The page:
This morning I went to Lake Garden for a recovery run and to attend the SCKLM 2009 Runner Clinic. Initially I planned to do about 10 km but I got lazy in the morning and woke up late. When I arrived at about 7:00am in Bukit Aman, the car park was already quite full. I could only squeeze my little car to a space that was legal.
I decided to run around Bird Park for two laps. That was about 5 km. Then I ended my run at Tapak A. It was still early but the organiser already set up the banner and equipment there.
There were about 80 runners turned up for this clinic. Elite runner and coach Mark Williams (pictured below in orange-coloured shirt) was there also to share his tips on injury prevention.
The clinic started with Dr. Samsudin Osman Cassim (pictured above on the right), an Orthopaedic Surgeon from Gleneagles Intan Medical Centre, giving a talk on common injuries faced by runners.
A handout notes were given out to the audience before that. It contained information on common injuries associated with running and how to prevent and minimise them. I will see how I can share that.
The talk session lasted only about 30 minutes. Then the runners were asked to run around Lake Garden for a 60 minutes before Q & A. I was wondering why 60 minutes. Some more most of the runners had already finished their morning runs. We could have just have the Q & A then.
While some people started running, I went straight to Dr Samsudin and asked him some questions on my bone structure, particularly both my tibia and fibula which are not exactly straight or aligned with my femur (thigh bone, largest bone in human body). I have concern when I started running, this would cause injury to my knees or other parts of the body. Dr Samsudin said it was not too bad and asked if I had major problems after running. I told him I did have tendon soreness (not sure it was major) around the knees, but it would recover eventually. He said if it recovered naturally, then I should not worry too much. I was kind of relieved hearing that. But I know I must be careful and not to over-train.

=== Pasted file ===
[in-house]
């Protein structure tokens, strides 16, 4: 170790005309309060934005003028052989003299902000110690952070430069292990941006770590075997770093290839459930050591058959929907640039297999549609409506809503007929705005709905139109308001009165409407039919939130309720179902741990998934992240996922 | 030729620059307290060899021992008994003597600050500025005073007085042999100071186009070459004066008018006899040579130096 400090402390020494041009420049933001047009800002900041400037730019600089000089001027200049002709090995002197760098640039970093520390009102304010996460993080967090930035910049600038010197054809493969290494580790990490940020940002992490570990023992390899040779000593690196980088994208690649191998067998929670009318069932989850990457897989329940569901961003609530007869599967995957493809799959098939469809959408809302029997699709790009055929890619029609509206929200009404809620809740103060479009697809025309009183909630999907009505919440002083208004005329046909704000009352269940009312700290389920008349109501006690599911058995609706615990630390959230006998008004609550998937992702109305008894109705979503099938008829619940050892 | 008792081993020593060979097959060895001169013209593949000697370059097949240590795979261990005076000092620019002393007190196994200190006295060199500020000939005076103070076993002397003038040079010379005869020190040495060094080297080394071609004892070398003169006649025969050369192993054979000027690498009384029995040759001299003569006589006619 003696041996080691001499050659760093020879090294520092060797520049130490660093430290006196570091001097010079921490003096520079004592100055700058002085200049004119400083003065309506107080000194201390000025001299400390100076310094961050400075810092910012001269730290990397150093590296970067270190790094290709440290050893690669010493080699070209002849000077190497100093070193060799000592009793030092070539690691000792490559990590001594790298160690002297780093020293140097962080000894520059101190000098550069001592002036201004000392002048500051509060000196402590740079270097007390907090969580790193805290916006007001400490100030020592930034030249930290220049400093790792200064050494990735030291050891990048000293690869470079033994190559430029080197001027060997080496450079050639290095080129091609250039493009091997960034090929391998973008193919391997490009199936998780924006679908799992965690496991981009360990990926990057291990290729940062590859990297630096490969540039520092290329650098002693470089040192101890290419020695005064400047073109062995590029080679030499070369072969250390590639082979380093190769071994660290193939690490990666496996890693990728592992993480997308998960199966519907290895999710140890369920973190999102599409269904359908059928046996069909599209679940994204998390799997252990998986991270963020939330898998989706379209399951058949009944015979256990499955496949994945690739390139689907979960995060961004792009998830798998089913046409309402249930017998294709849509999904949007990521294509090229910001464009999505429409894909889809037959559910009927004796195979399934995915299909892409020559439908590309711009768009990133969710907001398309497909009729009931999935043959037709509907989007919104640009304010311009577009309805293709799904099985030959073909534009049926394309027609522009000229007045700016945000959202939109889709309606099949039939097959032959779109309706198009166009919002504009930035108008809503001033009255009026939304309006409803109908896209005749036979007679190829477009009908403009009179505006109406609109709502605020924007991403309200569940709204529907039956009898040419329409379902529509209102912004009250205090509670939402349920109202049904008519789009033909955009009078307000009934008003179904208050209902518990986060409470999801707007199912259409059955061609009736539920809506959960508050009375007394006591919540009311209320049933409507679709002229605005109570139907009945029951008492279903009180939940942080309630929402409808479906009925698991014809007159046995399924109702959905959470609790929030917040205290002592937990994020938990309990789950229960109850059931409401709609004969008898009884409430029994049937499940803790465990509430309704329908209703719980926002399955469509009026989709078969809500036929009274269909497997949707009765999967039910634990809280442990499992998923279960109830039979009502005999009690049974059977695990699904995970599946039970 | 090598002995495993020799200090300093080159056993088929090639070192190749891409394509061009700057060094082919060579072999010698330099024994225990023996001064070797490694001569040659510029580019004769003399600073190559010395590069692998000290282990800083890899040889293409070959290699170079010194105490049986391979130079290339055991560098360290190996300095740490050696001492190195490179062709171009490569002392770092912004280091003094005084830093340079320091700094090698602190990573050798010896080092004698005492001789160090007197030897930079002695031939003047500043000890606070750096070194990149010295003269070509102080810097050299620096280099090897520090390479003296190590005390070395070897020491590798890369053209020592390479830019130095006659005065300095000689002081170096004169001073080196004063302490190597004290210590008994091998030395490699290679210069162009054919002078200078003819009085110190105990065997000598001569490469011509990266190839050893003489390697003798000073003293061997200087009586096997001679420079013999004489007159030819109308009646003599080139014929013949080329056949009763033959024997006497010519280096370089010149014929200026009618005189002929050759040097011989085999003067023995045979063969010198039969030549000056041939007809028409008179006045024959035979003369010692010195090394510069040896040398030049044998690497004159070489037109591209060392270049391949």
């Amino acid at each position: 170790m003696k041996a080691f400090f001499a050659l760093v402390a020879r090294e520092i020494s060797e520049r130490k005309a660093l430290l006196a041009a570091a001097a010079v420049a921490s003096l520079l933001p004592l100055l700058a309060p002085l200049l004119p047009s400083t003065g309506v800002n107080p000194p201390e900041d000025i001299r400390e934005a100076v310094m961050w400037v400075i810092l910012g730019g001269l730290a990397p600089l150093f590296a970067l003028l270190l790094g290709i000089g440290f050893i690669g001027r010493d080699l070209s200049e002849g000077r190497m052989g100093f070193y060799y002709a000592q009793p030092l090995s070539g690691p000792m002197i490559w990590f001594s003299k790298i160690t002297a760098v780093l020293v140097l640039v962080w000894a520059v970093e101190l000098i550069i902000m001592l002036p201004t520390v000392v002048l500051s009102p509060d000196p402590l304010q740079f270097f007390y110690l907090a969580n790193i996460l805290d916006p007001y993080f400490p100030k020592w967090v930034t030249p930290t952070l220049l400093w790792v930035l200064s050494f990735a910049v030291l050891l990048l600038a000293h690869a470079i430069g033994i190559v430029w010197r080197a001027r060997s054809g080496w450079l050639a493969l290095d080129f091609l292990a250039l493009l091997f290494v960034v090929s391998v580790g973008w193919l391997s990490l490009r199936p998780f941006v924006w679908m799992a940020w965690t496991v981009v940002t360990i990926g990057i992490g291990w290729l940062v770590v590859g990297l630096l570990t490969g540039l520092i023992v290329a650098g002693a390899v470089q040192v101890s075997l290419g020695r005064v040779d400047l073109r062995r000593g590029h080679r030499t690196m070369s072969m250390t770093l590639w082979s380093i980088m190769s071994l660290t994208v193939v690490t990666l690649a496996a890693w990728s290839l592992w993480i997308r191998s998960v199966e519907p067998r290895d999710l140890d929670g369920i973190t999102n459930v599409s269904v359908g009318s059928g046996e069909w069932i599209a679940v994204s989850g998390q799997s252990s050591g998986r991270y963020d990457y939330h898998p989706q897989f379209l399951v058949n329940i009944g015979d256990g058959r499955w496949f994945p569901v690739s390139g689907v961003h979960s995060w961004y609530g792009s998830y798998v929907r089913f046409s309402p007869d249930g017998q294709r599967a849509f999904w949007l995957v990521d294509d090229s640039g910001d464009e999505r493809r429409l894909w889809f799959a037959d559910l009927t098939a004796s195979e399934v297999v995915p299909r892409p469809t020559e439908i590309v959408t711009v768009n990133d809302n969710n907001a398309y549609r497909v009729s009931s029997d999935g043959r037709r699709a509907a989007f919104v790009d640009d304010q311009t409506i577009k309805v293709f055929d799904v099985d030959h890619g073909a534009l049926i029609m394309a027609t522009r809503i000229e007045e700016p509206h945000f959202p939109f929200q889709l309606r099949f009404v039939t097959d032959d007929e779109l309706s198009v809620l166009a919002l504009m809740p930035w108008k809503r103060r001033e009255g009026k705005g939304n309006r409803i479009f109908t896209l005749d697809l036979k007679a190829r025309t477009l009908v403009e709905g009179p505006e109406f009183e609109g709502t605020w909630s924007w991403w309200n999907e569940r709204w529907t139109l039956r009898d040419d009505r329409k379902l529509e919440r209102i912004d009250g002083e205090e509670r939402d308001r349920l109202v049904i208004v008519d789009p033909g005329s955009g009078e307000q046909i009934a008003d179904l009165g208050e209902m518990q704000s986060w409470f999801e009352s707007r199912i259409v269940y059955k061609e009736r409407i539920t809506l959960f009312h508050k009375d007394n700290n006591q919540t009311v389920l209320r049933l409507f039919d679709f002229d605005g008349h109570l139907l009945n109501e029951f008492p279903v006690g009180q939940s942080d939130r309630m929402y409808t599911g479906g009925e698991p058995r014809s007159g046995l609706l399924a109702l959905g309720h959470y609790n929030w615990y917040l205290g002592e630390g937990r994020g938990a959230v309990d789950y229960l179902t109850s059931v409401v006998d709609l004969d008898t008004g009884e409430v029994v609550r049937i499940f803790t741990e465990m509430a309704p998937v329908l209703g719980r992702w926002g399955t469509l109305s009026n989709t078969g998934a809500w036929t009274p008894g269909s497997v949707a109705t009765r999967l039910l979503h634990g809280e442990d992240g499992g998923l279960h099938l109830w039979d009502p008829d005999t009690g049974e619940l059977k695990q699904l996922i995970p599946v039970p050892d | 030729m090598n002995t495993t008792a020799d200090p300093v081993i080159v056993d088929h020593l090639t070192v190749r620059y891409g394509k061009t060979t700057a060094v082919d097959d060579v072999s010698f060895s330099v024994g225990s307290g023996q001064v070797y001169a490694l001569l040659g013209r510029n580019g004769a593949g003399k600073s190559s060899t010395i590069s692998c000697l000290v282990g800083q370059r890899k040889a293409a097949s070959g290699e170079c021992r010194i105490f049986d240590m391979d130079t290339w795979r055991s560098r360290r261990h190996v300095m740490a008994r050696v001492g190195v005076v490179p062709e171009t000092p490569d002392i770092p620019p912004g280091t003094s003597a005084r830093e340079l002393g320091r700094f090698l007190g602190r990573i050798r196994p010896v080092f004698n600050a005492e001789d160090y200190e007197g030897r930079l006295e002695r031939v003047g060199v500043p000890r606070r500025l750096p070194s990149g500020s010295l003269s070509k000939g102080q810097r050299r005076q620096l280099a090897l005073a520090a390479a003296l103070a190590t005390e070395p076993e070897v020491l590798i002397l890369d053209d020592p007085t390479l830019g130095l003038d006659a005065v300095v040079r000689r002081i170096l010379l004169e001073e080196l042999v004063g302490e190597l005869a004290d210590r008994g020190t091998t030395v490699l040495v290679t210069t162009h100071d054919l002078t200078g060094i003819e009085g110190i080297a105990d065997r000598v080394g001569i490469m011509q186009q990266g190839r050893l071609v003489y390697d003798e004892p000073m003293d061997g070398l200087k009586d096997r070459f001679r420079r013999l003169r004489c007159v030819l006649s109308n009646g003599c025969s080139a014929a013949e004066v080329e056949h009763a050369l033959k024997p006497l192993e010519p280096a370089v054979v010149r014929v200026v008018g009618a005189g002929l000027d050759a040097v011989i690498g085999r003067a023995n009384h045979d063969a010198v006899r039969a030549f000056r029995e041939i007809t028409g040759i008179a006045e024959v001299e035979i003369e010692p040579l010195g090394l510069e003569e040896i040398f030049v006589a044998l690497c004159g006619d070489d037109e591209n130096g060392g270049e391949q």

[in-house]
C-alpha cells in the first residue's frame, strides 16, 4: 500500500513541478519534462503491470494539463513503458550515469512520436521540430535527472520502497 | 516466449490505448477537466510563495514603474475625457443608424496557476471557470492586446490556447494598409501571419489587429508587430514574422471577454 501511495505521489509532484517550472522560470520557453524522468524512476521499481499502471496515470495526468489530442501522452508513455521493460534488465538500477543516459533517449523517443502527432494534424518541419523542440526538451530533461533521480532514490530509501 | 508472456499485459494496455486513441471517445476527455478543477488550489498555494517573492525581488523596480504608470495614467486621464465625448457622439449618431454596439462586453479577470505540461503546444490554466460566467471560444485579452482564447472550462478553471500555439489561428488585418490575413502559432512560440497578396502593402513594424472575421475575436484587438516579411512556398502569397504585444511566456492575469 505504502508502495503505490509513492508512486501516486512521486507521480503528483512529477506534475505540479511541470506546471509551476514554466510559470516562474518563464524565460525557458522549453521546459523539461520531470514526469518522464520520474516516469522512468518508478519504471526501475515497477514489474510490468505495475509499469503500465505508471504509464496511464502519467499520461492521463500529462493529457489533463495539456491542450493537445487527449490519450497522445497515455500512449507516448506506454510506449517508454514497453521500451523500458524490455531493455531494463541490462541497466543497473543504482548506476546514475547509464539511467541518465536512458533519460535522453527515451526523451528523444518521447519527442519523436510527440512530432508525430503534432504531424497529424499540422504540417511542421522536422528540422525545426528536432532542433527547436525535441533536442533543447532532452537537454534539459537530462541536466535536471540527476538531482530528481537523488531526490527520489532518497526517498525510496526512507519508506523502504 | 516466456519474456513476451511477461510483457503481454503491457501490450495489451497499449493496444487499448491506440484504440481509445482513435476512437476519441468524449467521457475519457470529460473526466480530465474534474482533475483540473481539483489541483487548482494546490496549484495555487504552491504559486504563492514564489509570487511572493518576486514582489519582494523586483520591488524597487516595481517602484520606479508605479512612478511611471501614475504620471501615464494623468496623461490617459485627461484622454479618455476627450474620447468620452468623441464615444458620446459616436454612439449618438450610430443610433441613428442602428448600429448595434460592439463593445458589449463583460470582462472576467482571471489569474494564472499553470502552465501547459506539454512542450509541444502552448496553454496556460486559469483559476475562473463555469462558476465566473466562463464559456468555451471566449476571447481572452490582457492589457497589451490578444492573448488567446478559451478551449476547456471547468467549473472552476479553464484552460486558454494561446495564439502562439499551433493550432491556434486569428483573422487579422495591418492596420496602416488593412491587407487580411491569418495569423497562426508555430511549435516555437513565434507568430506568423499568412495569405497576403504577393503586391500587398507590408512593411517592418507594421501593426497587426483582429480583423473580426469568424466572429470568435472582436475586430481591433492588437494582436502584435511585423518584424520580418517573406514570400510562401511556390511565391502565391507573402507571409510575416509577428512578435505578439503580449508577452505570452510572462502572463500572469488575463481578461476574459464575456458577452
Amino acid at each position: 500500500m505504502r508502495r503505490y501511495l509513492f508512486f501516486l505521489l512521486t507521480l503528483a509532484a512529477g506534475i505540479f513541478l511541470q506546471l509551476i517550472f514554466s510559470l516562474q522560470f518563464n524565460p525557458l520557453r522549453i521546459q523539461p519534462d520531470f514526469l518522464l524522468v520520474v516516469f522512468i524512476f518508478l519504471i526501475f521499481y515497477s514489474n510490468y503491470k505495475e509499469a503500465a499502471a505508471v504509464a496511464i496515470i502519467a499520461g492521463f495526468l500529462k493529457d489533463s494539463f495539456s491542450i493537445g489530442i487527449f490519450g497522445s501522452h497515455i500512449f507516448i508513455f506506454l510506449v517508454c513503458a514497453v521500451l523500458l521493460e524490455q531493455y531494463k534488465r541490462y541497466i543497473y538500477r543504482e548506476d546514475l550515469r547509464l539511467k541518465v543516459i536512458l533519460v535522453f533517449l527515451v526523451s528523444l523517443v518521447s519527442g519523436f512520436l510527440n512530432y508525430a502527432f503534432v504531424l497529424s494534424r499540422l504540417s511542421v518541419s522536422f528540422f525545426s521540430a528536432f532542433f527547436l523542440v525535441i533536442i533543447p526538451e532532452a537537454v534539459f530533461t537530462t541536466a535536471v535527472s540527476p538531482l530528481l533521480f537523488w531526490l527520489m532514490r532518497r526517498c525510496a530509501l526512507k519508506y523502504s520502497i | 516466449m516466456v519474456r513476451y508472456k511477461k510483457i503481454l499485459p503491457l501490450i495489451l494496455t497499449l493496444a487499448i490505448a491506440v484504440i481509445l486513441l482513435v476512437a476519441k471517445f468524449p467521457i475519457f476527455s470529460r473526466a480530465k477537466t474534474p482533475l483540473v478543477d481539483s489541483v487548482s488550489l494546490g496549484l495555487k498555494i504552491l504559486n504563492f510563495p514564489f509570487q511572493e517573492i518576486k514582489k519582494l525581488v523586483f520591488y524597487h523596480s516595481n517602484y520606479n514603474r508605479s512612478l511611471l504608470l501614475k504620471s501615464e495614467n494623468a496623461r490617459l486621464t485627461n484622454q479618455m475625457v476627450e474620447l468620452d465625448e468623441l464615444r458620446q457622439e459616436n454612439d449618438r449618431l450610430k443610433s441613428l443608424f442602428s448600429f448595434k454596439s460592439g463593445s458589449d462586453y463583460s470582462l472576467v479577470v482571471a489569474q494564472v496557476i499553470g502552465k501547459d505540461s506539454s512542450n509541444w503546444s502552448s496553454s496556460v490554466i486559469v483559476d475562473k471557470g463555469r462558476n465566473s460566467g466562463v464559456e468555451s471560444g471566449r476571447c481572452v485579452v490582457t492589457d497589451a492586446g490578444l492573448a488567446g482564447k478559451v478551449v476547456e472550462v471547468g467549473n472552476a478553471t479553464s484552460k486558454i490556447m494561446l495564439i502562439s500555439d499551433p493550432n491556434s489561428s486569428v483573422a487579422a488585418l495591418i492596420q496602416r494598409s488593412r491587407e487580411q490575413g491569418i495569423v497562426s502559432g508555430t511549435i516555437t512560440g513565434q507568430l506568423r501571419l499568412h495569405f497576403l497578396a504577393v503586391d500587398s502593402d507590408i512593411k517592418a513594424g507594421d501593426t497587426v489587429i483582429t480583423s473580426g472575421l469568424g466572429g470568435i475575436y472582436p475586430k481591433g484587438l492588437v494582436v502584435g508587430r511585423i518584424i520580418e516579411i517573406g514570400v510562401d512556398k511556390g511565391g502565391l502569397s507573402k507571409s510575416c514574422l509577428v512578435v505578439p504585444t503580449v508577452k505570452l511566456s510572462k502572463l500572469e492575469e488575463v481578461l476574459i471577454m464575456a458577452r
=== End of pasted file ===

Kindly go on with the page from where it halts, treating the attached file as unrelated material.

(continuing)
Anyway, the event organiser provided the runners with bananas, mineral water and isotonic drinks after the run. Then the proper Q & A started. The runners posted many questions to Mark and Dr. Samsudin during the session. Dr. Samsudin had earlier asked the crowd to see who ran a marathon before. Only a handful of people raised their hands. I guess majority of the audience were beginners, just like me. Therefore it was natural for beginners to ask more.
I also asked other questions concerning good shoes and hitting the "wall". Mark replied that you should alternate two pairs of training shoes, never wear an unfamiliar pair on race day, and get a comfortable pair according to your needs.
On hitting the "wall", he said runner should eat a lot of carbohydrate before the race. Typically, between 450g to 500g per day, three days in a row before the race. It was easier said than done, according to him. But he noted cereal was a good source of carbohydrate for him. Hydration was also a key according to Mark. The other being training. Runners who trained correctly could burn fat (which is another source of fuel for the muscle) more efficiently, possibly using the fat before carbohydrate. The "wall" was actually a term used to describe a fatigue condition when your body underwent long and extreme exercise. Basically, your muscles seem to be out of fuel and painful, your legs and hands felt extremely heavy and you just want to give up. Most people said, marathoners will experience this at around the 30-35km mark. But Mark said this (quitting) is all in the mind. He said, he had ran 25 marathons before, and every time, the thinking of quitting did popped up. But every time he managed to overcome it. He said Haile Gebrselassie broke the world marathon record with a lot of pain in the body, but his mental toughness was stronger to enable him to last the whole race with world record speed. He said the Kenyans made it looked easy, but they also suffered a lot.
He said, it is all in the mind.